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Two new studies show that National Football League (NFL) players may be at increased risk for depression as they get older because of concussions sustained during their careers.
Preliminary results of the studies, one led by Nyaz Didehbani, PhD, from the Center for BrainHealth at the University of Texas at Dallas, and the other by Kyle Womack, MD, from the University of Texas Southwestern Medical Center, Dallas, were released January 16 and will be presented in March at the American Academy of Neurology 65th Annual Meeting in San Diego, California.
"The hope of our work with former NFL players at the Center for BrainHealth is to increase awareness of the possible role of concussions in the development of depressive symptoms," Dr. Didehbani said.
"We hope that these findings will encourage health practitioners to add a depressive screener to cognitive assessments following concussions or any other type of head injury. Often times, only a few questions related to mood are asked and more specific questions related to negative feelings, for instance feeling self-critical, feeling guilty, and somatic symptoms related to depression, such as loss of energy, changes in sleep and appetite, are overlooked," she said.
The study by Dr. Womack and colleagues used diffusion tensor imaging (DTI) and showed a relationship between white matter damage and depression in former football players.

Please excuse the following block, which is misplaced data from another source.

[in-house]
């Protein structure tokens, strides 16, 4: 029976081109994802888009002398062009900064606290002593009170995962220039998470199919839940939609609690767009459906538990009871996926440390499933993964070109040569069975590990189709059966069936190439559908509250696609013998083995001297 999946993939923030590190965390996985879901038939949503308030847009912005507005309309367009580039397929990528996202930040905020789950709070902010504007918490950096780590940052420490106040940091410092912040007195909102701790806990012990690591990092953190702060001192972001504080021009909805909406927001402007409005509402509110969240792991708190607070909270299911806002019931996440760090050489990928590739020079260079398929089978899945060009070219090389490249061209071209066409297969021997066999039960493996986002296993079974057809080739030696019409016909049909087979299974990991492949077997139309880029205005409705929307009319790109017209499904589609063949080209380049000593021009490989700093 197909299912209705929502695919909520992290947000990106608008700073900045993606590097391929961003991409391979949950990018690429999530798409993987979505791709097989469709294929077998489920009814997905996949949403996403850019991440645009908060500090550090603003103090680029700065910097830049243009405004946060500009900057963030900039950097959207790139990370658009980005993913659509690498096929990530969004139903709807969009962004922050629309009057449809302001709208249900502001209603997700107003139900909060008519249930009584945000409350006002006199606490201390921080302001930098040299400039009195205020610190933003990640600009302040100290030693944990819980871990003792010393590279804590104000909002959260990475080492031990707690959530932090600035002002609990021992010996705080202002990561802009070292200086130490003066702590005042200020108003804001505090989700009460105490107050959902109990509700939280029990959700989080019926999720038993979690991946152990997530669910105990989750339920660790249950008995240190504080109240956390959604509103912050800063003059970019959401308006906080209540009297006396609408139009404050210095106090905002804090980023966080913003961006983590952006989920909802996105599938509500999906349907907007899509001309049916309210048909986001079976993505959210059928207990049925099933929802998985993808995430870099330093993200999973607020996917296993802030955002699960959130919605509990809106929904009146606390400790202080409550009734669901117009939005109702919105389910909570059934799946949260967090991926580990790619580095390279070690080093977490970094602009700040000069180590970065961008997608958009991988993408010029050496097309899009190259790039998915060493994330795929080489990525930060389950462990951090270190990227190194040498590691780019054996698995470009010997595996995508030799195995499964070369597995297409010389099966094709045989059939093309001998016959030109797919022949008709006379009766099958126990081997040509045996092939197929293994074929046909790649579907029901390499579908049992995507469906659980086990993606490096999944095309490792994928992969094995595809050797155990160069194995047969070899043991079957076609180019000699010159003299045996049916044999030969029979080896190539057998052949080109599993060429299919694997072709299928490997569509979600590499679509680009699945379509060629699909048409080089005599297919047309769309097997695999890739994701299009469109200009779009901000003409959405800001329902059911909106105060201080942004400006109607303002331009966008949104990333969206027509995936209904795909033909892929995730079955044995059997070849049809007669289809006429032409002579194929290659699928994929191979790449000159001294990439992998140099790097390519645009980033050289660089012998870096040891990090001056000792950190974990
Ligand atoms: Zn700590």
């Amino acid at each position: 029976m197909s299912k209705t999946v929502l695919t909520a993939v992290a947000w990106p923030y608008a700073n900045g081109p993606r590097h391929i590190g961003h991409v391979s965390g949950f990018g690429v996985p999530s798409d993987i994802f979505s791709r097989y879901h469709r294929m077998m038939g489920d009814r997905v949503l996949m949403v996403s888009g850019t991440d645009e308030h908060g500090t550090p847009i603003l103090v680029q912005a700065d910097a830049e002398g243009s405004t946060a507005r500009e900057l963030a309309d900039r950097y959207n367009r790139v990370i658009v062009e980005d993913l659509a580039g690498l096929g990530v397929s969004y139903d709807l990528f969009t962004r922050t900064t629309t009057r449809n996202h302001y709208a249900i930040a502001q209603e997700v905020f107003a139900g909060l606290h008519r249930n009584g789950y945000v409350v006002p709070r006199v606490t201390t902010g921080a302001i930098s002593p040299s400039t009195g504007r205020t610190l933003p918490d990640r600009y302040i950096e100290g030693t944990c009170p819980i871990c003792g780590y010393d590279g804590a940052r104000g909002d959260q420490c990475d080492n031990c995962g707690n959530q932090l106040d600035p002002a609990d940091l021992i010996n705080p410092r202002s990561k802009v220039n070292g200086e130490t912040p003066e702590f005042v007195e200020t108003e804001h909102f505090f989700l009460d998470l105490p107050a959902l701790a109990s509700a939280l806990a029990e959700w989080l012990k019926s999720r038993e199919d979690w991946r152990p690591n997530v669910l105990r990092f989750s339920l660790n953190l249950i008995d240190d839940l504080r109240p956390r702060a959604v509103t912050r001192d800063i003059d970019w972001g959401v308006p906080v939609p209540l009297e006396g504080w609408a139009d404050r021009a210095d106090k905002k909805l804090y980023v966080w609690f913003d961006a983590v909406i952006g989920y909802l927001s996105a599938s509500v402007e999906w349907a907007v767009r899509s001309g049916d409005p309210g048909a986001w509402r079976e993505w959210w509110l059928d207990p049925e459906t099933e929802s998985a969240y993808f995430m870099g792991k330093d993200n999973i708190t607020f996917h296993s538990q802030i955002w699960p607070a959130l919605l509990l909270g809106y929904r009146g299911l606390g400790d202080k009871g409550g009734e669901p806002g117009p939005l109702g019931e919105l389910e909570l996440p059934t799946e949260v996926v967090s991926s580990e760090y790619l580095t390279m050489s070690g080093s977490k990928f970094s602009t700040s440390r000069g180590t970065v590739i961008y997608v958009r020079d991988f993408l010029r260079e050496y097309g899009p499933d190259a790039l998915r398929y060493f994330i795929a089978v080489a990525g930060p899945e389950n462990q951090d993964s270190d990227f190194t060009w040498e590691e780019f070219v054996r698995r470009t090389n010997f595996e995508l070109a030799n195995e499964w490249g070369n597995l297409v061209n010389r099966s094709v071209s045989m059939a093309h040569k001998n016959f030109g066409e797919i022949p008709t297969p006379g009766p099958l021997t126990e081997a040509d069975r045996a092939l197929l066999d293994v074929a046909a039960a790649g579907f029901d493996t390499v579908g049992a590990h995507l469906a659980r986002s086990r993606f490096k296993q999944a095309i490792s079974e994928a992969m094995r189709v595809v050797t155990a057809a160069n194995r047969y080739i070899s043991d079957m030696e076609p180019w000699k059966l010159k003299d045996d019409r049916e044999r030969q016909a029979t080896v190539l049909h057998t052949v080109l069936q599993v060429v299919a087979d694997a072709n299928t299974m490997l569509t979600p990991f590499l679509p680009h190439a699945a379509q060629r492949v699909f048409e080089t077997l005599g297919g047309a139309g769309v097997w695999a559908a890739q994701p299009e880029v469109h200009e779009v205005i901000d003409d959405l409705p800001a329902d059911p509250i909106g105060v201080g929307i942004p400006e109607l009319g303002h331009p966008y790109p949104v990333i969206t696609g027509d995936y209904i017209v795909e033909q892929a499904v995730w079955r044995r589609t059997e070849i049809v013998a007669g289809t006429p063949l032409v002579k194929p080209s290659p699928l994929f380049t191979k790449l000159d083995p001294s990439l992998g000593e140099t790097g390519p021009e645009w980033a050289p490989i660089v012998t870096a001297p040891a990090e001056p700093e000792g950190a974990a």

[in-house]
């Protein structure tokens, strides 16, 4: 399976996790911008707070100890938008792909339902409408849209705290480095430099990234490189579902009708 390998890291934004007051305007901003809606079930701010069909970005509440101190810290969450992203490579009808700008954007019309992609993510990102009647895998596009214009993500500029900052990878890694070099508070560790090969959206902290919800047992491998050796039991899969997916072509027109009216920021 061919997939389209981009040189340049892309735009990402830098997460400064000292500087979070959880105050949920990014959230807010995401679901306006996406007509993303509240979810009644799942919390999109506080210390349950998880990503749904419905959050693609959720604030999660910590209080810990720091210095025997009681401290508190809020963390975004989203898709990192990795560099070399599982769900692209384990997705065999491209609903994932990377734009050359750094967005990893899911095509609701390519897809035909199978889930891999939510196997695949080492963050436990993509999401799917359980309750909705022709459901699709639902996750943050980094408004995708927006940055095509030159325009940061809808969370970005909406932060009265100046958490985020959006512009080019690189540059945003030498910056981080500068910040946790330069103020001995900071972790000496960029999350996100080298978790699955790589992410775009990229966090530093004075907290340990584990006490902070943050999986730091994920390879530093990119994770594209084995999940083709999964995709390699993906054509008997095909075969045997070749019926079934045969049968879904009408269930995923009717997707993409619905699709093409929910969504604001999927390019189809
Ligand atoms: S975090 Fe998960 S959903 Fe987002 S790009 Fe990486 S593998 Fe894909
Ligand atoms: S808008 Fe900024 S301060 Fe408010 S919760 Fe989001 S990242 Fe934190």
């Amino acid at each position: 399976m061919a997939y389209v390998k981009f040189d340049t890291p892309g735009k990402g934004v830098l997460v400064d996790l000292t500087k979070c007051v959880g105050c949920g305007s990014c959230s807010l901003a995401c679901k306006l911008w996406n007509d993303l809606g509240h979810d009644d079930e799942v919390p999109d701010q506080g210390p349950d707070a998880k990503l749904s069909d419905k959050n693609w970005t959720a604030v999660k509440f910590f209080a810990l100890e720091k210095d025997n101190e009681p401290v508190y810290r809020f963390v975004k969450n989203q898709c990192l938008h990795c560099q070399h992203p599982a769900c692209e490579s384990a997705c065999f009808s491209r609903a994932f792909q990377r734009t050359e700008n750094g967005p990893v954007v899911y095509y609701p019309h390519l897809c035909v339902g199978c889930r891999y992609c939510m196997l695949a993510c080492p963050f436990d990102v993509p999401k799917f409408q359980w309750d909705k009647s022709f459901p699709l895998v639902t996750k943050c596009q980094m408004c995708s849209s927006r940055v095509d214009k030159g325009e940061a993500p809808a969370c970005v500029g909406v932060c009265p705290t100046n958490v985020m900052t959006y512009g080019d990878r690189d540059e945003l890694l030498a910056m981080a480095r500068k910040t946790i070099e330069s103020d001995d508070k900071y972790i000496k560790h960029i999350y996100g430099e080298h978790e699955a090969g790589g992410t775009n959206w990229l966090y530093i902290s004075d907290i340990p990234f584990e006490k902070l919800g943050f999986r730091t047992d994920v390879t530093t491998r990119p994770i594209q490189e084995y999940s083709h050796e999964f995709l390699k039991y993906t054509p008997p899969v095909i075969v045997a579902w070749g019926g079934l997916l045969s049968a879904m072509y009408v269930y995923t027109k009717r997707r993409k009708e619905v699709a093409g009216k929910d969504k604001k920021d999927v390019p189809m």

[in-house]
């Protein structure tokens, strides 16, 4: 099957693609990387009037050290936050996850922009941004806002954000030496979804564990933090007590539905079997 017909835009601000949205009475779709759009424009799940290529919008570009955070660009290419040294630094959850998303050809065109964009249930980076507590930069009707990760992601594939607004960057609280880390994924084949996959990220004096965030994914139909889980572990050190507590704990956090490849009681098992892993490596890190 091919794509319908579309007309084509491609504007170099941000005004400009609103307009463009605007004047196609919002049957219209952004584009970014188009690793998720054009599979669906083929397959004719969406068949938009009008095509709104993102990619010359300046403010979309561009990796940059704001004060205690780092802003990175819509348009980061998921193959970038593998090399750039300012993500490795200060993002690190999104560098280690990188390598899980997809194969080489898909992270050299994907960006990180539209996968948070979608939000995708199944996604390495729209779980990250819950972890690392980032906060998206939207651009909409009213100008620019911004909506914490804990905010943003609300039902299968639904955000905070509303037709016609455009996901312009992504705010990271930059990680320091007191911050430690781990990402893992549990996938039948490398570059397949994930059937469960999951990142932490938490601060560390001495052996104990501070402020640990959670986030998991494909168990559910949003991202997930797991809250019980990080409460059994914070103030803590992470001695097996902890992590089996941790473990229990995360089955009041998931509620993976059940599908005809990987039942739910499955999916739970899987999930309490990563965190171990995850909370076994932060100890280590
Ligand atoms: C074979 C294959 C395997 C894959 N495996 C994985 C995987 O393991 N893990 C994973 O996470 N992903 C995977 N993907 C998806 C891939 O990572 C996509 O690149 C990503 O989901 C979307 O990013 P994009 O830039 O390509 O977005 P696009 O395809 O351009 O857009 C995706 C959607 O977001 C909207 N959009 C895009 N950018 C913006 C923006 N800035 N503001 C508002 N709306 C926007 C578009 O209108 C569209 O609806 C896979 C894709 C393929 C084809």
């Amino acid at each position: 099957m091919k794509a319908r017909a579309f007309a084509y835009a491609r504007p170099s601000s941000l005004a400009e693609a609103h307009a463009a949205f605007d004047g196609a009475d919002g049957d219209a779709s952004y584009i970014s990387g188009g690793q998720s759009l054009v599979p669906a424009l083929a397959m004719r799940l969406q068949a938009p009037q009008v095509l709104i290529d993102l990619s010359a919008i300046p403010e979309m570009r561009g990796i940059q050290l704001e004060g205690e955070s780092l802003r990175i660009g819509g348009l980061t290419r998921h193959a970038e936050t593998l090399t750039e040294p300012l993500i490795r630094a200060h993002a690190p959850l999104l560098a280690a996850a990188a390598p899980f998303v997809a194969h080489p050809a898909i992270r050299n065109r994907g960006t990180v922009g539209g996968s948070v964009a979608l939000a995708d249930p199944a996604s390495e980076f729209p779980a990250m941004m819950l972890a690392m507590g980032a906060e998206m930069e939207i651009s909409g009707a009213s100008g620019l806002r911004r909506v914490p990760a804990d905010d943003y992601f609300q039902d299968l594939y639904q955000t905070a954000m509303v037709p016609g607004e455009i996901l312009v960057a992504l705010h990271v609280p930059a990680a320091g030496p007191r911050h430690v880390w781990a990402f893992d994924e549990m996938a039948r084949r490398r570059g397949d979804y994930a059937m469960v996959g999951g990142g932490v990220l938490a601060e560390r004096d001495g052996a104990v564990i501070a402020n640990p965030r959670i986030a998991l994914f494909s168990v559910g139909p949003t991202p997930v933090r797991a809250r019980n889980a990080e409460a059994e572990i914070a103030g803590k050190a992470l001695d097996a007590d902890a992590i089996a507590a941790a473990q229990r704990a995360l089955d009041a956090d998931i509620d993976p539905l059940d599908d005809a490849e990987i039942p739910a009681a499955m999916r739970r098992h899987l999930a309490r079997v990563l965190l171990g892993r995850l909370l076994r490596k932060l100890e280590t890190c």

"DTI measures of white matter integrity correlate highly with depression and may be useful in the future as diagnostic markers," senior author John Hart, MD, commented to Medscape Medical News. "Measures of white matter integrity also provide insights into mechanisms of depression associated with a previous history of concussions."
Immediate and Long-term Disturbance
According to the Centers for Disease Control and Prevention, approximately 1.6 to 3.8 million sports concussions occur each year, Dr. Didehbani told Medscape Medical News. "We know that sports concussions can cause immediate disturbances in mood and thinking, but there have been few studies that have looked at the long-term effects that may emerge later in life, especially those related to depression."
Dr. Didehbani and his group studied 34 retired NFL athletes with a history of concussion and compared them with 29 age- and IQ-matched controls without a history of concussion.
They assessed study participants with several tests, including the Beck Depression Inventory II (BDI-II), the Wechsler Abbreviated Scale of Intelligence, and a full neuropsychological battery, to assess thinking skills, mood, and physical symptoms of depression.
Concussions were retrospectively graded according to 1997 American Academy of Neurology guidelines. On average, the retired NFL players reported having 4 concussions during their playing careers.Continue Reading >>